Posted by Russell Daniels on February 21, 2020 at 12:33 PM
How Reasonable Candidates Become Partisan Fighters
by Neal Simon
Recently, two people who want to help our country advance came to me for advice about running for Congress. One, whom I’ll call Mary, is just left of center on social issues but considers herself a fiscal conservative. She grew up a Republican, but is now a Democrat. John, who labels himself a moderate Republican, is just right of center. He spoke of common sense solutions that satisfy many diverse stakeholders.
If Mary and John ever met, they would probably be friends. If they were both elected to the House of Representatives in a functional political system, they could work together effectively on behalf of their constituents and the American people as a whole.
But John and Mary each know that in order to have a chance of getting elected, they need to show their usefulness as partisan warriors, not bridge builders. In other words, they could solve problems together now, say, if they worked on a business deal together, but if they want to get elected in our political system they’ll need to become more and more adept at demonizing each other.
This is a defect caused by the combination of closed primaries, a broken system of funding campaigns, and a two-party system where the parties make the rules. John is in a “lock Republican” district, where the only relevant election is the Republican primary, an election closed to anyone but pre-registered Republicans, and he knows that the only voters that matter are the “base voters” who show up to vote in the primary. In his district, Democrats and independents are excluded from the election altogether. Mary, a Democrat, faces a similar situation in her district.
Both candidates are also well aware that to raise the money their campaigns will need to win, they’ll need to indicate that they are ready, willing, and able to put their party ahead of their constituents. Having seen my 2018 independent U.S. Senate campaign raise over $1.8 million, they both asked me for advice on “moderate” sources of campaign funds but were disappointed by the limited list interested in primary fights from the center. The system is designed to turn good people like John and Mary into partisans. That’s how you win in today’s politics.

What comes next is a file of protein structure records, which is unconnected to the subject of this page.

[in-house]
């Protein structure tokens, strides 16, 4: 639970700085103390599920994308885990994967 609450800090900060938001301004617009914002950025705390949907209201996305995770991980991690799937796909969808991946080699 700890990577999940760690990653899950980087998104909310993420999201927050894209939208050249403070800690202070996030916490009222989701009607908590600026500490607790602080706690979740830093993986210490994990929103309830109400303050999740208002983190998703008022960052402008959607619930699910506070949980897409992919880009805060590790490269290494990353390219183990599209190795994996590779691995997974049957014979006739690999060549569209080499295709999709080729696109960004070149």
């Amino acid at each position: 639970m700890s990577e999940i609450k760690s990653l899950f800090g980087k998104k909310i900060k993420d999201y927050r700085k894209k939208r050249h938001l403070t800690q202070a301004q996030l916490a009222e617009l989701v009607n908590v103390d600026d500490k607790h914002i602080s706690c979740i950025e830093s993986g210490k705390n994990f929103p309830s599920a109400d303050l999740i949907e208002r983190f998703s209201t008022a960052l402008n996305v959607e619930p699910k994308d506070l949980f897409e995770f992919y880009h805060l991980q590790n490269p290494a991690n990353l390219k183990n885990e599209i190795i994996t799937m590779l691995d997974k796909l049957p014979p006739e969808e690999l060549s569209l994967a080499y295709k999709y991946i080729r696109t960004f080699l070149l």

In order to survive their party primaries, they’ll need to make a deal (the first of many) with the devil: to get the money that will get them polling well, they’ll need to agree to every last one of a list of demands, given them by special interests within their respective parties. To get money, they’ll be forced to violate their own consciences and agree to promote and vote for every one of the all-or-nothing positions of, say, the US Chamber of Commerce (John) or The League of Conservation Voters (Mary), no matter how much nuance or room for innovation they may see.
By the time they get elected, now as Democrat and Republican, they’d have moved so far apart they could no longer have a conversation. In fact, their respective caucuses will applaud and reward them for refusing to work with political opponents to find solutions. Regardless of your party affiliation, I think you can see that’s a bad result. Closed primaries produce candidates who have to put party ahead of principle, and they force independents who want to participate to join a party against their conscience.
No single reform changes this overnight. We need a big overhaul. Nonpartisan primaries are one way to start. Let all voters vote for whomever they want in the primaries, not just the general election. Imagine if the path to victory for Mary and John included appealing to independents, moderates, and members of the other party, rather than only the hard core partisan interest groups within their own party. That would change politics dramatically and create room for even more systemic change.
We need the John’s and Mary’s of the world working for us, not the special interests.
Neal Simon is the author of Contract to Unite America: Ten Reforms to Reclaim Our Republic (RealClear Publishing), available for pre-order on Amazon now and available nationwide February 18.